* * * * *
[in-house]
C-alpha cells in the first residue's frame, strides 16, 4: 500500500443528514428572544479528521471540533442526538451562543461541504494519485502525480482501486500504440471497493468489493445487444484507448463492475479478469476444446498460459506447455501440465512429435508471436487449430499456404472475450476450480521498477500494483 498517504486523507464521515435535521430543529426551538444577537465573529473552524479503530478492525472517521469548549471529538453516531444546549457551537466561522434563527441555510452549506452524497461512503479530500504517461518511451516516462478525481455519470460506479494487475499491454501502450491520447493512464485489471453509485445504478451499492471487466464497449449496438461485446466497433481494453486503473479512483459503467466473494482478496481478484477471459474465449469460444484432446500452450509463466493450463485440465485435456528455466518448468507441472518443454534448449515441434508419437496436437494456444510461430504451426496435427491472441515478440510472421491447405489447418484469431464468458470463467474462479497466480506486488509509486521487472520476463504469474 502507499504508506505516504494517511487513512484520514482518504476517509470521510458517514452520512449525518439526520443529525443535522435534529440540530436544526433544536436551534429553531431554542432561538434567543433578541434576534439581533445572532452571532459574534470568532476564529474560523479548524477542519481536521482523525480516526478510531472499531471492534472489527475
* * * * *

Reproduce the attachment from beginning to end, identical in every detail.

[in-house]
C-alpha cells in the first residue's frame, strides 16, 4: 500500500443528514428572544479528521471540533442526538451562543461541504494519485502525480482501486500504440471497493468489493445487444484507448463492475479478469476444446498460459506447455501440465512429435508471436487449430499456404472475450476450480521498477500494483 498517504486523507464521515435535521430543529426551538444577537465573529473552524479503530478492525472517521469548549471529538453516531444546549457551537466561522434563527441555510452549506452524497461512503479530500504517461518511451516516462478525481455519470460506479494487475499491454501502450491520447493512464485489471453509485445504478451499492471487466464497449449496438461485446466497433481494453486503473479512483459503467466473494482478496481478484477471459474465449469460444484432446500452450509463466493450463485440465485435456528455466518448468507441472518443454534448449515441434508419437496436437494456444510461430504451426496435427491472441515478440510472421491447405489447418484469431464468458470463467474462479497466480506486488509509486521487472520476463504469474 502507499504508506505516504494517511487513512484520514482518504476517509470521510458517514452520512449525518439526520443529525443535522435534529440540530436544526433544536436551534429553531431554542432561538434567543433578541434576534439581533445572532452571532459574534470568532476564529474560523479548524477542519481536521482523525480516526478510531472499531471492534472489527475